I come back to my hostel and he’s waiting there. Seriously?! He insists on walking me to my taxi (to the next town – thank god!) and I escape with a slightly too enthused kiss on the cheek as a mutual friend walked past at the opportune time.

It seems to me the age old condition of wanting what we can’t have.

Why else would all these strangely persistent suitors appear (and not disappear) when I had virtually no romantic interest in them?

If hypothetically there was such a princess, I think in the fairy tale version they’d all fuck off and she would get to choose someone herself if and when she felt like it.

But then maybe this alleged hypothetical princess needs to worry less about hurting people’s feelings and be more assertive. Damn Disney, teaching niceties and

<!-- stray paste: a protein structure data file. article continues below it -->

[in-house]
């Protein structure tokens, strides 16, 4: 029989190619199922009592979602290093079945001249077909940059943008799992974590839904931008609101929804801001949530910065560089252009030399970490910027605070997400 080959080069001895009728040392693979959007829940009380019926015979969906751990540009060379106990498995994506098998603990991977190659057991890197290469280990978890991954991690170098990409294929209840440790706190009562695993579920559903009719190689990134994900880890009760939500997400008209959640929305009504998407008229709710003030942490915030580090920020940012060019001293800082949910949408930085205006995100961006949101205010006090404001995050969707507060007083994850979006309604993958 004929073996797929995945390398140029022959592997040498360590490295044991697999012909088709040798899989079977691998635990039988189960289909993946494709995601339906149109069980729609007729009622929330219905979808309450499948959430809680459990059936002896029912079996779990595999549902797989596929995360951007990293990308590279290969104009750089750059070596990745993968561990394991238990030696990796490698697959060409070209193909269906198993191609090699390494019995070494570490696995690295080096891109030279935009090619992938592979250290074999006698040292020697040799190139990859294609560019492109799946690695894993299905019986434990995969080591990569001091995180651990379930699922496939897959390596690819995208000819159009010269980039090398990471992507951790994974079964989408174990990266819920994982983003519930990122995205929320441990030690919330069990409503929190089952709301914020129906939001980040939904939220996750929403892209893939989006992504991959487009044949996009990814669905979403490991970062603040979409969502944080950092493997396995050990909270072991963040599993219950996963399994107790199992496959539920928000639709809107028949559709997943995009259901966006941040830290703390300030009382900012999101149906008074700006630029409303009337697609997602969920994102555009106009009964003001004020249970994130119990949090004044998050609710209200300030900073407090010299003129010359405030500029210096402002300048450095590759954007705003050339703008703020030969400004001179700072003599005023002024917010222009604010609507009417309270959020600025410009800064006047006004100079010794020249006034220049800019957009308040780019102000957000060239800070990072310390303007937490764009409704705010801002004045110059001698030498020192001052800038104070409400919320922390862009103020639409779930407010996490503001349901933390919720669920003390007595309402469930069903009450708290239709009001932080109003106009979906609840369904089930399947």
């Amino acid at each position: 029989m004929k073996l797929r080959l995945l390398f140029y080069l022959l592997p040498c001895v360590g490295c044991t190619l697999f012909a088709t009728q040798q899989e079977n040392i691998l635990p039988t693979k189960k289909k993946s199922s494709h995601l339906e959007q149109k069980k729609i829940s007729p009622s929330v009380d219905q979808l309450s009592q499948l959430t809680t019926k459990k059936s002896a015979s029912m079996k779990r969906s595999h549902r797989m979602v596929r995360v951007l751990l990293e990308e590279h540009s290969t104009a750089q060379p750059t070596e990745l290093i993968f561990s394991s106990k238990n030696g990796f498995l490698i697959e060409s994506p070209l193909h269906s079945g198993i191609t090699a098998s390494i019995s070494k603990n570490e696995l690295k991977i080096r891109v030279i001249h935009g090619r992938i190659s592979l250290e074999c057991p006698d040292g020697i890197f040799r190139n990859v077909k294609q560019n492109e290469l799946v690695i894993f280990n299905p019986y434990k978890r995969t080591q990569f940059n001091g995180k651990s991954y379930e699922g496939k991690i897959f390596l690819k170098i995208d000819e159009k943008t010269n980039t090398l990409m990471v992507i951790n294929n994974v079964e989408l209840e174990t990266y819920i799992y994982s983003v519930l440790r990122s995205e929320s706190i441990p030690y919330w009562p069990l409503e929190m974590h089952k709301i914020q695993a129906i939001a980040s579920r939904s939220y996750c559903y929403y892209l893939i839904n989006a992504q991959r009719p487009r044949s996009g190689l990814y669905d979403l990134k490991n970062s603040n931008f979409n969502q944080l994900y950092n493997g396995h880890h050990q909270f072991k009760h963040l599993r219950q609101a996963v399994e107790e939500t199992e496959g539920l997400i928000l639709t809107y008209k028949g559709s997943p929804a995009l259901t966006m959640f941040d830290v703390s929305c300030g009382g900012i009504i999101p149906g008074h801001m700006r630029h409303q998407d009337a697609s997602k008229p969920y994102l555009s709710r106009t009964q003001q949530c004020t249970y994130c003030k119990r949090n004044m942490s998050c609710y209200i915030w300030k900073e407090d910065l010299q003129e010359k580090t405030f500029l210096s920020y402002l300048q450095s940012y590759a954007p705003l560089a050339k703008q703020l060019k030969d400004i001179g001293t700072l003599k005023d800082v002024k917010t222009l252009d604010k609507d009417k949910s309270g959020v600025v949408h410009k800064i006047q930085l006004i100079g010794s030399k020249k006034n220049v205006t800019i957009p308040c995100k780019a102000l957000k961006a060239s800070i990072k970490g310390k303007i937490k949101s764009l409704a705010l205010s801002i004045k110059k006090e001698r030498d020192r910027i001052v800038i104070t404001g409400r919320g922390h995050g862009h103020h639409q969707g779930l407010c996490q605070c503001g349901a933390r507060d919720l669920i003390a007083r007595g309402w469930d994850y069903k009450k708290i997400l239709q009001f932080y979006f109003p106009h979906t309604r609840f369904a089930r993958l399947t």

sweetness!

It would appear that Disney princesses would be very ill equipt for Cupid’s cheeky ways.

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Ciao Bella

Italy is a curious place, let me paint a few images.

Two immaculately dressed Italian ladies on the ferry to the beautiful island Pocida casually toss their finished cigarettes into the ocean.

On the overflowing beaches old women with deeply tanned crocodile skin, show no signs of giving up sun basking.

A couple fight in Italian, flaying arms and gestural hands saying it all.

Another couple make out passionately on the same beach, he’s taken off her top and they writhe about. Standard behaviour for a public place?

Italian men stalk about in white speedos, populating Tinder with photos so posed it’s enough to put anyone off the app indefinitely.

Italian police officers pontificate about in uniforms designed by a clothes stylist. It’s all about the look.

There are midnight queues around the block for what was the best gelato of my life.

Everywhere you turn is something new to bedazzle. Grit amongst the glam, and passion in even the mundane.

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Homeward frown